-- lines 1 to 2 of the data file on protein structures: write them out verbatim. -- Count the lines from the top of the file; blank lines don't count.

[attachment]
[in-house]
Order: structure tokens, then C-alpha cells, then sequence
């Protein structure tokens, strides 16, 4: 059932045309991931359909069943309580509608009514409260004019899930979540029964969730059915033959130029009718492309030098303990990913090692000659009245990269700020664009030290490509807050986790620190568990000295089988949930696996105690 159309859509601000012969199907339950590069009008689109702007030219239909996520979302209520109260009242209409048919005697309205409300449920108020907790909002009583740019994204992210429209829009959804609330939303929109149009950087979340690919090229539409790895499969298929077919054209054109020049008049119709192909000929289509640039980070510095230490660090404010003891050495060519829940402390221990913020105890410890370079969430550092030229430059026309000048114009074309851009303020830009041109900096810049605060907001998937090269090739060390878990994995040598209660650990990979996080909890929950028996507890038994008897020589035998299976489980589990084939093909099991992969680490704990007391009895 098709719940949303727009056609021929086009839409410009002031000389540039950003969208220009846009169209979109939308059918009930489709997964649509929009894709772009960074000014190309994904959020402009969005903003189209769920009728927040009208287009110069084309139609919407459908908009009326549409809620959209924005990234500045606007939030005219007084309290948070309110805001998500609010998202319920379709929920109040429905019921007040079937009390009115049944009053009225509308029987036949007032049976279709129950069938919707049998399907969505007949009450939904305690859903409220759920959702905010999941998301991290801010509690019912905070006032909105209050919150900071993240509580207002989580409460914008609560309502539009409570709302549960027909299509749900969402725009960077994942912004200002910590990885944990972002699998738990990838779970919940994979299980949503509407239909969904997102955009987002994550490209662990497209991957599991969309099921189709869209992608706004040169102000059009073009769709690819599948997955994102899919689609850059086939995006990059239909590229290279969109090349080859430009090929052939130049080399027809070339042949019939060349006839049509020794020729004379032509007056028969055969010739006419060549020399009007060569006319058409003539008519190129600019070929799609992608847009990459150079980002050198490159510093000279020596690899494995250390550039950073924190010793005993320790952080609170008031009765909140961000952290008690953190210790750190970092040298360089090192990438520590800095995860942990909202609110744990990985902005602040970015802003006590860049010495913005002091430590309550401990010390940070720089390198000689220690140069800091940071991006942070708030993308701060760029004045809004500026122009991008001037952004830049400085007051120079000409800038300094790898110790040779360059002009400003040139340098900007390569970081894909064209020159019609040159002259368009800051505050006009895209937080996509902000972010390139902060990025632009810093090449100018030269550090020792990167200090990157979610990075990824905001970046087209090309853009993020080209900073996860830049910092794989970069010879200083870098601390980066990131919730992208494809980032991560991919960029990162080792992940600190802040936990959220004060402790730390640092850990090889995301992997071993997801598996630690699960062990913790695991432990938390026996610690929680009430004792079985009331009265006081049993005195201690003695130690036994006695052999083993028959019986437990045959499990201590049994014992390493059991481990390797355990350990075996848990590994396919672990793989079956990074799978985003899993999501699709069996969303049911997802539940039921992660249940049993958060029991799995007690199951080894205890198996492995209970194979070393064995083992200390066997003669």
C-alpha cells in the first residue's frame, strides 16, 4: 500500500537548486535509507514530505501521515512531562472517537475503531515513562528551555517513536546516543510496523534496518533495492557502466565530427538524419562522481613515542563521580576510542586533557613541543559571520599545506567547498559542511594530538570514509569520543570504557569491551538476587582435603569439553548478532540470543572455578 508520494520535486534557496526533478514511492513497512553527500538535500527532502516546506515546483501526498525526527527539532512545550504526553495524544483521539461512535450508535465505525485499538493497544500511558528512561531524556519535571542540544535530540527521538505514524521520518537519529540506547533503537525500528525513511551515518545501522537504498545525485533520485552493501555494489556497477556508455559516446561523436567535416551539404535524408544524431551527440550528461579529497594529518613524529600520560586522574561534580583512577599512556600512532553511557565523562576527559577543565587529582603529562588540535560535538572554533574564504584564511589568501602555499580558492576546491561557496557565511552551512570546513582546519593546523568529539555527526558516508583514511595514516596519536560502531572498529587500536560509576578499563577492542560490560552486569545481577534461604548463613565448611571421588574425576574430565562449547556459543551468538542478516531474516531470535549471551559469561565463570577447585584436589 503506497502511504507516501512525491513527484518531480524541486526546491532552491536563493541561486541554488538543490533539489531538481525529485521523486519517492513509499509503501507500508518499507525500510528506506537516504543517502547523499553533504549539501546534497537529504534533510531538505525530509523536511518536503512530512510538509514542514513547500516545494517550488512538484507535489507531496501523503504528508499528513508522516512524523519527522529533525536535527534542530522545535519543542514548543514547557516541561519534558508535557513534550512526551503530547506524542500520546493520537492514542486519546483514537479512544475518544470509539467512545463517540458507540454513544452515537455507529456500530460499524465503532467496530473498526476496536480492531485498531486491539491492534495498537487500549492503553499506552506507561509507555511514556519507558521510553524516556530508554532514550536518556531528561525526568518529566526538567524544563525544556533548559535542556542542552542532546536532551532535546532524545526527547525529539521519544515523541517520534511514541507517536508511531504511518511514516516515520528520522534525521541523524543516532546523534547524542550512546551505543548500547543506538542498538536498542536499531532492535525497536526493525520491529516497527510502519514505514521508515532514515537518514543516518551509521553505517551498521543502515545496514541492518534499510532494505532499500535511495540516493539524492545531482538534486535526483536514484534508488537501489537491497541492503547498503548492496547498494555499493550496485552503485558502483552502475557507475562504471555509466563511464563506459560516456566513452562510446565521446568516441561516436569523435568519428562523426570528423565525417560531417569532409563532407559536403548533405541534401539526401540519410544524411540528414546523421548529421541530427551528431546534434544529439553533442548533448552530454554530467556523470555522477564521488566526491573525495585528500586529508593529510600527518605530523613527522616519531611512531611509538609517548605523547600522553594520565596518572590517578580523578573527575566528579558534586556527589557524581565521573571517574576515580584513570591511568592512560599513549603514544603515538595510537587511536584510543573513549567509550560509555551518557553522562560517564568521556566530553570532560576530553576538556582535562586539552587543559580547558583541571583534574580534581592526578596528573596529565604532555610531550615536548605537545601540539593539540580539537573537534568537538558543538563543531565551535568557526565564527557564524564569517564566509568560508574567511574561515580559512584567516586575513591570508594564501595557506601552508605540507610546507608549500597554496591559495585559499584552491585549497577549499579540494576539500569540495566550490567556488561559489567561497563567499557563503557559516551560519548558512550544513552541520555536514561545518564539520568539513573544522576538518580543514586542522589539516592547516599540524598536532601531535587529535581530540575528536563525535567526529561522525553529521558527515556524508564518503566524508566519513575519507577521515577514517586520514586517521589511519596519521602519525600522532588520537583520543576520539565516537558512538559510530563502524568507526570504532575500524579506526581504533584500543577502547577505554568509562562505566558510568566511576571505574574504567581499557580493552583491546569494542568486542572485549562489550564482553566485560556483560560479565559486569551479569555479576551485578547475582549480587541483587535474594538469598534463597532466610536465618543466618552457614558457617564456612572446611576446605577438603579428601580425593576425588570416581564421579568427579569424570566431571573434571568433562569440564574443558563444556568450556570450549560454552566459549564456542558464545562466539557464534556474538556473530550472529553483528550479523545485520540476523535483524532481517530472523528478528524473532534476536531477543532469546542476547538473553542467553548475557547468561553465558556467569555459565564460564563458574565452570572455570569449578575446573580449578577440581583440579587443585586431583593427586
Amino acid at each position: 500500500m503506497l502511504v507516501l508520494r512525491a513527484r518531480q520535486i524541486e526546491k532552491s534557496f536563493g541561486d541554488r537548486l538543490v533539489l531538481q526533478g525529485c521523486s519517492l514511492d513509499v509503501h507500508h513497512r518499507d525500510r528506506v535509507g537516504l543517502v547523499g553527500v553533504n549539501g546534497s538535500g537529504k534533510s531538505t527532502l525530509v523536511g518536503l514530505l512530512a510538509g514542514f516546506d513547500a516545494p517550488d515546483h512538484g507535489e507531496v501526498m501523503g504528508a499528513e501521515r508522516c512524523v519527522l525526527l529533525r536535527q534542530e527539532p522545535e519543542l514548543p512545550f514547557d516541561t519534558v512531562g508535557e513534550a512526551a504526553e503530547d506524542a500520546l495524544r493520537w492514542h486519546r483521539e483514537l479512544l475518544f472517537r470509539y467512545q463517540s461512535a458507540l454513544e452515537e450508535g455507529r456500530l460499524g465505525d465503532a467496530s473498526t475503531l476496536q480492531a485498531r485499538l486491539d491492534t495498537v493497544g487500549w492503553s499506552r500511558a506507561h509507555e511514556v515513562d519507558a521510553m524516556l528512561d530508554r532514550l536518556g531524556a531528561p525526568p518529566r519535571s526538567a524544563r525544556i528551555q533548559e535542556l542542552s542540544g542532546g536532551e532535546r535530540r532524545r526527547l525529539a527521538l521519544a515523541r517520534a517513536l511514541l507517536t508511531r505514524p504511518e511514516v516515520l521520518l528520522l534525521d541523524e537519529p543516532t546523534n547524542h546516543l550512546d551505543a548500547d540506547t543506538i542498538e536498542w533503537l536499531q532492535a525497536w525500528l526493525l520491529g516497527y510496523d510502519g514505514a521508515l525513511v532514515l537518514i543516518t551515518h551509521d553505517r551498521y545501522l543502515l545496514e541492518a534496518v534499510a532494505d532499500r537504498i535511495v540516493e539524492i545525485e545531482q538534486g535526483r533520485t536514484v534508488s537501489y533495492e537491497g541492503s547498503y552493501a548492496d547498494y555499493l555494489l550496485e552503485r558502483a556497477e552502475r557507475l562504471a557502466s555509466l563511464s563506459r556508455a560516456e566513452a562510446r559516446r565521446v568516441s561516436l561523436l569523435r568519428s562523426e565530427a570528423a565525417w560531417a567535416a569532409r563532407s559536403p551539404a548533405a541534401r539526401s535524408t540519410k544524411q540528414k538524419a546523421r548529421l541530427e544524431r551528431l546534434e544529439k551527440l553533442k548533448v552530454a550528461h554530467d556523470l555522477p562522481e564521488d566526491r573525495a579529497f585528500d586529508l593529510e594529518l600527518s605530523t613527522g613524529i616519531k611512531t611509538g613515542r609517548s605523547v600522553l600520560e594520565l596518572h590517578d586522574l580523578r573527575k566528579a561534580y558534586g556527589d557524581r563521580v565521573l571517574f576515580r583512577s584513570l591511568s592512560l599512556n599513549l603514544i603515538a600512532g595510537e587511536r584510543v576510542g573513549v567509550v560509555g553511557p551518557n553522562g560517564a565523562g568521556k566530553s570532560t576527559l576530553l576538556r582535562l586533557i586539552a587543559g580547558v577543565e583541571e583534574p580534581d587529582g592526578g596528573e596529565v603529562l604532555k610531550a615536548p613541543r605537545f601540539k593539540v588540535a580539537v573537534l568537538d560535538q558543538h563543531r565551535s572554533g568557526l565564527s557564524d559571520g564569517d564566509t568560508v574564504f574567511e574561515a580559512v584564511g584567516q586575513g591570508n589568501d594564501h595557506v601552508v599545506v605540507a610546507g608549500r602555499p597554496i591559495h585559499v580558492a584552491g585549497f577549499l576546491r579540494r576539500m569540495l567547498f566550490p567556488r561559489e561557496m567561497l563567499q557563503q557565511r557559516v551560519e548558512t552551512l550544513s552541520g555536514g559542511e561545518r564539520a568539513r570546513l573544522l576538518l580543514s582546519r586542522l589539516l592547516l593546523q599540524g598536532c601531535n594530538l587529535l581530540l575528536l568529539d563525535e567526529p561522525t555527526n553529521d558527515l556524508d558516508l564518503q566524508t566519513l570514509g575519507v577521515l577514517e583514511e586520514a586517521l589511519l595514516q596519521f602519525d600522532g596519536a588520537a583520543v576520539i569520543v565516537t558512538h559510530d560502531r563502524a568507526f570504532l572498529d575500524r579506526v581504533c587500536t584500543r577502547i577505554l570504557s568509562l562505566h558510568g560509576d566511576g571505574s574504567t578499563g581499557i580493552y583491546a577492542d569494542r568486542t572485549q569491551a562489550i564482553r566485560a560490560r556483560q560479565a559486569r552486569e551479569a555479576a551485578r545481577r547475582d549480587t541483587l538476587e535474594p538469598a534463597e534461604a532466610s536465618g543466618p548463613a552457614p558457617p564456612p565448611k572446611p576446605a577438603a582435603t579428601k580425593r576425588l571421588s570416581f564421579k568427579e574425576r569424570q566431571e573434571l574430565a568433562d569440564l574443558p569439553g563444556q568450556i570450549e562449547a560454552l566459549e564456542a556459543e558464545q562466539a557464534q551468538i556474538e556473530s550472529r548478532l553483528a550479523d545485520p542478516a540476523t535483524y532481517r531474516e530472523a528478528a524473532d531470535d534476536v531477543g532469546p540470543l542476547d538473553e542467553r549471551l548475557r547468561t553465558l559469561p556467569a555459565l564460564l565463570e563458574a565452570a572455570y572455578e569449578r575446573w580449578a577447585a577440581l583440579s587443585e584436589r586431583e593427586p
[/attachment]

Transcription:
[in-house]
Order: structure tokens, then C-alpha cells, then sequence